Authors: Hotz, Christian; Wagenaar, Timothy R.; Gieseke, Friederike; Bangari, Dinesh S.; Callahan, Michelle; Cao, Hui; Diekmann, Jan; Diken, Mustafa; Grunwitz, Christian; Hebert, Andy; Hsu, Karl; Bernardo, Marie; Karikó, Katalin; Kreiter, Sebastian; Kuhn, Andreas N.; Levit, Mikhail; Malkova, Natalia; Masciari, Serena; Pollard, Jack; Qu, Hui; Ryan, Sue; Selmi, Abderaouf; Schlereth, Julia; Singh, Kuldeep; Sun, Fangxian; Tillmann, Bodo; Tolstykh, Tatiana; Weber, William; Wicke, Lena; Witzel, Sonja; Yu, Qunyan; Zhang, Yu-An; Zheng, Gang; Lager, Joanne; Nabel, Gary J.; Sahin, Ugur; Wiederschain, Dmitri
Issue: Sci Transl Med. 2021 Sep 8;13(610):eabc7804.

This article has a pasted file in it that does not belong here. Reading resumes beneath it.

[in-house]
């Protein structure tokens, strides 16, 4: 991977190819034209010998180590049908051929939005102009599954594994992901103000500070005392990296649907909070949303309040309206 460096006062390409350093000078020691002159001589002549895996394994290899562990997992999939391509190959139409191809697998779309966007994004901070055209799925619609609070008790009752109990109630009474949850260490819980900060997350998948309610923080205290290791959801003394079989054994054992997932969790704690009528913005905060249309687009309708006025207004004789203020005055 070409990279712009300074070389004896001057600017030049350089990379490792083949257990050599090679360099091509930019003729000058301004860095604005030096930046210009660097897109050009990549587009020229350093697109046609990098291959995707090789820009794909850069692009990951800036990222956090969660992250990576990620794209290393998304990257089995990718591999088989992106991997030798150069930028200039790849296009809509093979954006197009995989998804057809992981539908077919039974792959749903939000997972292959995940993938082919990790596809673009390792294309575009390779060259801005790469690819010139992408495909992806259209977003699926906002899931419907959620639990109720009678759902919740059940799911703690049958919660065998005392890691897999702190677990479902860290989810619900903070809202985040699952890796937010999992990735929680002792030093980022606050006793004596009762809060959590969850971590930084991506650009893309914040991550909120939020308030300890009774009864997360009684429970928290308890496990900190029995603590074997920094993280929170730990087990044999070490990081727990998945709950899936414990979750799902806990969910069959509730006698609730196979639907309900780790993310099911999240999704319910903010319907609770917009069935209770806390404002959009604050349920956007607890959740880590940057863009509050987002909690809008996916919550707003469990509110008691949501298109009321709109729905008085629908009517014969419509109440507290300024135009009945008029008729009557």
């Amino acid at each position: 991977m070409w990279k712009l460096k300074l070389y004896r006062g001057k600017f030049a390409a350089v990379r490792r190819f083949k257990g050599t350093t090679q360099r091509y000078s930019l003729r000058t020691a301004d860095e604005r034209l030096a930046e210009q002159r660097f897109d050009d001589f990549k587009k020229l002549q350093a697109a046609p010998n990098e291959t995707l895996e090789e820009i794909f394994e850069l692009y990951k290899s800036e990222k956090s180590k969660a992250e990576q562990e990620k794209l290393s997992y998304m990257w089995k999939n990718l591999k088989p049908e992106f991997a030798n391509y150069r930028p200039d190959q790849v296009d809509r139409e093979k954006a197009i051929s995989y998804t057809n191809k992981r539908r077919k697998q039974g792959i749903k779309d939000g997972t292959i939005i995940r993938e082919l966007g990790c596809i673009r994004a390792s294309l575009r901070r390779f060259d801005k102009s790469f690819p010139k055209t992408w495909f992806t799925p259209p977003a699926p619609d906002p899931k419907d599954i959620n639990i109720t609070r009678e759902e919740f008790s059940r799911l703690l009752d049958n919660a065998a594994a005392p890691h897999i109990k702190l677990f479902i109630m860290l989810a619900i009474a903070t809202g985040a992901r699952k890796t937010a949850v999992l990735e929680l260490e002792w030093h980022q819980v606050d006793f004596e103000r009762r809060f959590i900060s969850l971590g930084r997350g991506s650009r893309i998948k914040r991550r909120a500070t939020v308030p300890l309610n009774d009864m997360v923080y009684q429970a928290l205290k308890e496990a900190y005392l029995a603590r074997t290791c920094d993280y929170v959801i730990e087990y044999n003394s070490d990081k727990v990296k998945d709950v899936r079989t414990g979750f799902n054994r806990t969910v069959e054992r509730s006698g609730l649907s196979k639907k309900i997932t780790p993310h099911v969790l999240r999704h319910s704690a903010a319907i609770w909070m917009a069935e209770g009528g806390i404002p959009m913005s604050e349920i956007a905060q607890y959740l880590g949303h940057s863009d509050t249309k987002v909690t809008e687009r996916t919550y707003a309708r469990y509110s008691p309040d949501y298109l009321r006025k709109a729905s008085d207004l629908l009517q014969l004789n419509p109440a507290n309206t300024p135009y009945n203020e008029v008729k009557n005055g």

Local immunotherapy ideally stimulates immune responses against tumors while avoiding toxicities associated with systemic administration. Current strategies for tumor-targeted, gene-based delivery, however, are limited by adverse effects such as off-targeting or antivector immunity. We investigated the intratumoral administration of saline-formulated messenger (m)RNA encoding four cytokines that were identified as mediators of tumor regression across different tumor models: interleukin-12 (IL-12) single chain, interferon-α (IFN-α), granulocyte-macrophage colony-stimulating factor, and IL-15 sushi. Effective antitumor activity of these cytokines relied on multiple immune cell populations and was accompanied by intratumoral IFN-γ induction, systemic antigen-specific T cell expansion, increased granzyme B+ T cell infiltration, and formation of immune memory. Antitumor activity extended beyond the treated lesions and inhibited growth of distant tumors and disseminated tumors. Combining the mRNAs with immunomodulatory antibodies enhanced antitumor responses in both injected and uninjected tumors, thus improving survival and tumor regression. Consequently, clinical testing of this cytokine-encoding mRNA mixture is now underway.